The Lawyer Africa Elite 2014 features an in-depth look at 46 leading independent firms’ strategies in 15 key sub-Saharan jurisdictions, as well as the views of in-house counsel from some of Africa’s largest companies... Read more
This year, The Lawyer’s annual ranking of the largest UK law firms by turnover is available as an interactive, digital benchmarking tool. For the first time this will allow you to manipulate each data set against the metrics of your choice.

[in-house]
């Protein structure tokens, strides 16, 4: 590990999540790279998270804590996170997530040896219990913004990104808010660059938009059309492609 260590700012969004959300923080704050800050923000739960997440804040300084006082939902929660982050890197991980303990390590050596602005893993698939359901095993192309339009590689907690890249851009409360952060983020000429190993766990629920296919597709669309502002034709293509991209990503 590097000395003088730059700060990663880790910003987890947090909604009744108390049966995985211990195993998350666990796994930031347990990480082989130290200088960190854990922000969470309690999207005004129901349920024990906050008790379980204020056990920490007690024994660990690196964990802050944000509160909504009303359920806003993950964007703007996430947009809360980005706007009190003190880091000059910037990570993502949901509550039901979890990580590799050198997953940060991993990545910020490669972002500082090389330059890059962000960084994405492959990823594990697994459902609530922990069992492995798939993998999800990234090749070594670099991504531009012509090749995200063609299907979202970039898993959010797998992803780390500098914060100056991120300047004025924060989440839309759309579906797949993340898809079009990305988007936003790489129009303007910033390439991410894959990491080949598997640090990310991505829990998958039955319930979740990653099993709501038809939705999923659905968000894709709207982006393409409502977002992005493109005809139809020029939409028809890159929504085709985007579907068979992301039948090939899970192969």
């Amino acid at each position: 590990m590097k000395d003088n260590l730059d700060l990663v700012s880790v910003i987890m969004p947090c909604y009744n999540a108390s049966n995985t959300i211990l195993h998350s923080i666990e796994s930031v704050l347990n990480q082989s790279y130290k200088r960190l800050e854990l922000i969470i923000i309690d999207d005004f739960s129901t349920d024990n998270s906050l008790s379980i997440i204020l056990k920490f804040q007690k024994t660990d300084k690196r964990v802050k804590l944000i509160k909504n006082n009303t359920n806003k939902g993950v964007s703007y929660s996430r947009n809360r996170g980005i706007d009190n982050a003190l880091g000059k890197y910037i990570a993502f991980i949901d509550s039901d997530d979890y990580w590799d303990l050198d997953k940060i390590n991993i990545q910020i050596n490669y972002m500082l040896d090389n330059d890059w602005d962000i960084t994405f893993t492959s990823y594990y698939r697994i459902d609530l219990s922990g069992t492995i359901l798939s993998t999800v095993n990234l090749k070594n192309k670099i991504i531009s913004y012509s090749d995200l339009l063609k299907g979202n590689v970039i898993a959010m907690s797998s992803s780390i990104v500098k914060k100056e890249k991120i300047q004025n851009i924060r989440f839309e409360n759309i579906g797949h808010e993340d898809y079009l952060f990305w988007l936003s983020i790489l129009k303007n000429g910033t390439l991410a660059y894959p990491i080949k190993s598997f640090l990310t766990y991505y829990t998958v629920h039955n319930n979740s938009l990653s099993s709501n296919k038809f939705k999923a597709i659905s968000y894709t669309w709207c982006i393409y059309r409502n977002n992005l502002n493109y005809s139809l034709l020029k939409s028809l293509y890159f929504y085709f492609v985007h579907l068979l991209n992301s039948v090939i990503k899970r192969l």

Beachcroft Wansbroughs has successfully defended a firm of solicitors against a 'loss of chance' claim, which it believes could herald a shift in the courts' treatment of cases of this sort. Hatswell v Goldbergs was brought about after Goldbergs failed to start clinical negligence proceedings against its client's doctor in time, leading the client to sue his lawyers for the lost chance of compensation. The claim was dismissed from the Court of Appeal after Lord Justice Rix and Sir Murray Stuart-Smith held that the fact that the claimant's underlying clinical negligence claim could not succeed meant the value of lost opportunity was nil. Beachcrofts insurance lawyer William Ellerton, who defended Goldbergs, said that the decision "did not sit easily" with cases of a similar nature, but hoped the Court of Appeal would take the same stance in the future. Grahame Aldous of 9 Gough Square, who was instructed by Beachcrofts, said the case recognised that "a solicitor's negligence does not convert a hopeless case into a valuable one". Caroline Mitchell, partner at Plymouth firm Serpell Son & Davey, who acted for the claimant, denied that the outcome could indicate any significant change in approach by the courts. She said: "The underlying clinical negligence action would always be difficult to prove because the available medical notes were sparse and those which were available led the court to its conclusion." Alexander Antelme at Crown Office Chambers was instructed by Serpell Son & Davey for the claimant.